The top lobbyist at Axiom, partner Jason Kinney, found himself at the center of a Covid-19 related storm in December 2020 when his close friend and longtime associate Gavin Newsom turned up at Kinney’s now infamous 50th birthday bash at Napa Valley’s French Laundry restaurant. “I think it certainly can cause the public to question whether any advice the governor is getting is in the public interest or in the interest of the companies that have paid Kinney’s firm to lobby,” Emily Rusch, executive director of the California Public Interest Research Group, told the Los Angeles Times.

San Diego housing’s headhunter heaven

As a shortage of homeless housing acts as one of the biggest bugaboos facing San Diego city hall, the city’s Housing Commission, which has been regularly plagued by embarrassing missteps, will be spending big to come up with a new president and executive director.

Why is Rick Gentry smirking? Because he got out clean!

Rick Gentry, the previous permanent occupant of the position, decamped in February when a city council committee began probing charges of overpayment and conflicts of interest regarding the purchase of hotels for the homeless.

Gentry’s second-in-command Jeff Davis was appointed to succeed him as acting chief in March. “The Commission is soliciting proposals from businesses to provide Executive Recruitment Services for the hiring of a President & Chief Executive Officer and Executive Director of the Housing Authority of San Diego,” says a July 28 notice posted on the city’s website. But with a term of one year, the agency appears to be prepared to take its time waiting for a candidate and the anticipated cost may be high. “Any contract(s) awarded by the Commission pursuant to this RFP that exceeds $250,000.00 must be approved by the Board of Commissioners of the San Diego Housing Commission. Additionally, any contract awarded with an amount that exceeds the sum of $250,000.00 may also be approved by the Housing Authority of the City of San Diego.”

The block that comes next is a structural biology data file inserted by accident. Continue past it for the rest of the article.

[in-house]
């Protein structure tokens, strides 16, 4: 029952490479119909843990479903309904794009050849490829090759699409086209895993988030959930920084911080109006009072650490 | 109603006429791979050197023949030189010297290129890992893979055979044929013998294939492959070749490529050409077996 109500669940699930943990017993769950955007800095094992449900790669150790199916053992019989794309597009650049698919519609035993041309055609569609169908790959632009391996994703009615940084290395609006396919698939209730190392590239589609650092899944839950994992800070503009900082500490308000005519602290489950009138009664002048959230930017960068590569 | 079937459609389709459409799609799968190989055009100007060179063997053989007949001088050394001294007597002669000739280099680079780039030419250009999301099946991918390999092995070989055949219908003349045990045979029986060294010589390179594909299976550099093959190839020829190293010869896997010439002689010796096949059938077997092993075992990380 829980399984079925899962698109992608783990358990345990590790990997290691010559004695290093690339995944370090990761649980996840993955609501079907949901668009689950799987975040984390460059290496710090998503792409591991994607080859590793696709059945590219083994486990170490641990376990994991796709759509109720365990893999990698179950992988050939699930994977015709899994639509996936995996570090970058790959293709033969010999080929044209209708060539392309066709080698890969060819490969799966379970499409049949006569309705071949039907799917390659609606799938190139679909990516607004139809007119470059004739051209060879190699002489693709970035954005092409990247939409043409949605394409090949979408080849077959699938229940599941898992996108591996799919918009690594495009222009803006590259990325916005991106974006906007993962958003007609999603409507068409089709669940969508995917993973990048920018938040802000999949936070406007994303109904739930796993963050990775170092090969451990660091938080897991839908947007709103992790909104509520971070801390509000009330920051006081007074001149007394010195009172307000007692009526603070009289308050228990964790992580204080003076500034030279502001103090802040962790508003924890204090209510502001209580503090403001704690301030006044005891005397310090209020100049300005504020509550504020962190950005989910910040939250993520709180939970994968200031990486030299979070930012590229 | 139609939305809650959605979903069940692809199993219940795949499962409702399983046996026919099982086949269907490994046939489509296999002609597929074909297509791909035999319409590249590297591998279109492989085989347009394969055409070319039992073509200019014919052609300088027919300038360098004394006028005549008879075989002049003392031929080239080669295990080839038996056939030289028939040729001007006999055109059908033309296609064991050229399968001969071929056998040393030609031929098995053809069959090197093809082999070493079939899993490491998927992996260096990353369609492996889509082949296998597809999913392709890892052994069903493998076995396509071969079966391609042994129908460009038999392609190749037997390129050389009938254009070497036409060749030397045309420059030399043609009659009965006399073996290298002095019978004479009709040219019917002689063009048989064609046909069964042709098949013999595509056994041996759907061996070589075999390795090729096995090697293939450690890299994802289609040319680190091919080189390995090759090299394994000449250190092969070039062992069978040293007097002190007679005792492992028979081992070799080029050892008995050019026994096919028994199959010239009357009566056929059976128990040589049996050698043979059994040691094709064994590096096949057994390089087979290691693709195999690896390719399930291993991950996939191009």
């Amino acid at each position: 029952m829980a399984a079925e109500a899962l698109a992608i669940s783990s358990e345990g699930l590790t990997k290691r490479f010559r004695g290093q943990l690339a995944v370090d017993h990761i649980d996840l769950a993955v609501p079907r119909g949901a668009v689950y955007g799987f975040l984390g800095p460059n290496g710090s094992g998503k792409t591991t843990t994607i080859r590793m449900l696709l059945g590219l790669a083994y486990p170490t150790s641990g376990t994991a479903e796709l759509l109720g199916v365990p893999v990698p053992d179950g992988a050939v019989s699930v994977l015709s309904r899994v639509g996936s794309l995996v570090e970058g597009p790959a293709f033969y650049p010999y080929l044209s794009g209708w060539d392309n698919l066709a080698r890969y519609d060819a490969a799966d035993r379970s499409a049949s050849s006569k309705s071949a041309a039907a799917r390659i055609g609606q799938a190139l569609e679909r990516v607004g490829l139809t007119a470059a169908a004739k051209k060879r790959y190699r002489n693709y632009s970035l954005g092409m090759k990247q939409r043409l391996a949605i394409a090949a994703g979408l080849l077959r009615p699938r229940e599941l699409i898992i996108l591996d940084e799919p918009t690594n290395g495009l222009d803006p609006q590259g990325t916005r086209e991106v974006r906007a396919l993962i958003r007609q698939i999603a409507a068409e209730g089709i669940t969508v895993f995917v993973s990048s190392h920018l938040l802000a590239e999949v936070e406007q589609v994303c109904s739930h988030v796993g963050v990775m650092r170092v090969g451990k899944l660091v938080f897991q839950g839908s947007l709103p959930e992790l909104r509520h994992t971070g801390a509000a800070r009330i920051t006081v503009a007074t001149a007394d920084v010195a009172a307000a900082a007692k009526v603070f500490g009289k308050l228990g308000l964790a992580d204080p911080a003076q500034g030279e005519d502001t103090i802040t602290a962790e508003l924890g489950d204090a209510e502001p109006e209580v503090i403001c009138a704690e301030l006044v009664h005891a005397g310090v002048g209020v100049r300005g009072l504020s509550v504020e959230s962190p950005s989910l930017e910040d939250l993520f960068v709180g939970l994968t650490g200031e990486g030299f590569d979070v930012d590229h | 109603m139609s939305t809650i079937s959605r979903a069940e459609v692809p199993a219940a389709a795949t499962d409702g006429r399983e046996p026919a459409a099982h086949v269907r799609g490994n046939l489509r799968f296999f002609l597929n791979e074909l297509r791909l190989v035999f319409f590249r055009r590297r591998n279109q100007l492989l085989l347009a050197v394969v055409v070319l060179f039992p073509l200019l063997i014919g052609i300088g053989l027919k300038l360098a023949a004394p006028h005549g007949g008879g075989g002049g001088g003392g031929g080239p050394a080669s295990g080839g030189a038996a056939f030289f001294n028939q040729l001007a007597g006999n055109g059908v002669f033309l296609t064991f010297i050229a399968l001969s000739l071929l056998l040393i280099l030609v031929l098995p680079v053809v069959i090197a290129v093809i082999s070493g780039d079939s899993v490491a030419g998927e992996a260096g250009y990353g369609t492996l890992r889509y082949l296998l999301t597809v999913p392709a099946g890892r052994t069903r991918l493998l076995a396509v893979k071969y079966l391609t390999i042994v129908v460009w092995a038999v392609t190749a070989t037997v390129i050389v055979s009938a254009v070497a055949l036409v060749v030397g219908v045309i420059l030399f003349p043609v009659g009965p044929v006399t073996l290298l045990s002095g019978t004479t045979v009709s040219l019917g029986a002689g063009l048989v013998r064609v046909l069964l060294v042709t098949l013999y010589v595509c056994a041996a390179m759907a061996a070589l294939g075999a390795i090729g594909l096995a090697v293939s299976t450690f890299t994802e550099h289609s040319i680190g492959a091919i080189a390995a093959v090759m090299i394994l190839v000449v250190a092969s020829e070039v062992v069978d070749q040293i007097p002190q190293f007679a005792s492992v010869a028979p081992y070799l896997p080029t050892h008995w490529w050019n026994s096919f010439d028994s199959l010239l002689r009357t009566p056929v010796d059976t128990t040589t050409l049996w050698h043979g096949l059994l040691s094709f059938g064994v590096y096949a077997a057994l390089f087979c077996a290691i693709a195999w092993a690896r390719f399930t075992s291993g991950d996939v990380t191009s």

A sample job description says the new president is expected to regularly hit the road. “While in the office, the employee works under typical office conditions, and the noise level is usually quiet. Responsibilities of the position entail frequent travel and representation of the Commission at meetings, conferences and events attended by high-ranking officials.” No prospective salary is provided. Gentry got pay and benefits of $456,714 in 2021, according to the website TransparentCalifornia.com. As Deputy Chief Executive Officer under Gentry, Jeff Davis wasn’t far behind, with total compensation of $415,413 in 2021.

— Matt Potter (@sdmattpotter)

The Reader offers $25 for news tips published in this column. Call our voice mail at 619-235-3000, ext. 440, or sandiegoreader.com/staff/matt-potter/contact/.

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Bribes, bribes and more bribes! The people hope the corrupt and dishonest saute in the sewers they dwell. How do you sleep at night?

Aug. 18, 2022